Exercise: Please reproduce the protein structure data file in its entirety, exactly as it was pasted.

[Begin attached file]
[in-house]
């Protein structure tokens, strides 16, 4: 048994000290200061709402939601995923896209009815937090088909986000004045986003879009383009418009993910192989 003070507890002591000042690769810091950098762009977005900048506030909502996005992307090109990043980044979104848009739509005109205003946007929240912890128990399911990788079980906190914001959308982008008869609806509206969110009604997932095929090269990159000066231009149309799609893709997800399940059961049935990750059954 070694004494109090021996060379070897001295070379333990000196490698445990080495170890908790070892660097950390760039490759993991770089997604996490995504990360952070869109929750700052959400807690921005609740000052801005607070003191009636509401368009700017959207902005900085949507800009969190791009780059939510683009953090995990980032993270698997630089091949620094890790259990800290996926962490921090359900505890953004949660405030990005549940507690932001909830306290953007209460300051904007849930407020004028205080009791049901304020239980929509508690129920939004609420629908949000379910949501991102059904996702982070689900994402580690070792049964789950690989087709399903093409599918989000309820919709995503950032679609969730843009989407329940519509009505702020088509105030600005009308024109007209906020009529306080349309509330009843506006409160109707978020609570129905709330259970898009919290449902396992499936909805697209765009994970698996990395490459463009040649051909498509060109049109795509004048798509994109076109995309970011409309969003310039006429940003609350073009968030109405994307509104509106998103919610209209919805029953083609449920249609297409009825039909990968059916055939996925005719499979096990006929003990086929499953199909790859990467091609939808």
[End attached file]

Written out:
[in-house]
């Protein structure tokens, strides 16, 4: 048994000290200061709402939601995923896209009815937090088909986000004045986003879009383009418009993910192989 003070507890002591000042690769810091950098762009977005900048506030909502996005992307090109990043980044979104848009739509005109205003946007929240912890128990399911990788079980906190914001959308982008008869609806509206969110009604997932095929090269990159000066231009149309799609893709997800399940059961049935990750059954 070694004494109090021996060379070897001295070379333990000196490698445990080495170890908790070892660097950390760039490759993991770089997604996490995504990360952070869109929750700052959400807690921005609740000052801005607070003191009636509401368009700017959207902005900085949507800009969190791009780059939510683009953090995990980032993270698997630089091949620094890790259990800290996926962490921090359900505890953004949660405030990005549940507690932001909830306290953007209460300051904007849930407020004028205080009791049901304020239980929509508690129920939004609420629908949000379910949501991102059904996702982070689900994402580690070792049964789950690989087709399903093409599918989000309820919709995503950032679609969730843009989407329940519509009505702020088509105030600005009308024109007209906020009529306080349309509330009843506006409160109707978020609570129905709330259970898009919290449902396992499936909805697209765009994970698996990395490459463009040649051909498509060109049109795509004048798509994109076109995309970011409309969003310039006429940003609350073009968030109405994307509104509106998103919610209209919805029953083609449920249609297409009825039909990968059916055939996925005719499979096990006929003990086929499953199909790859990467091609939808």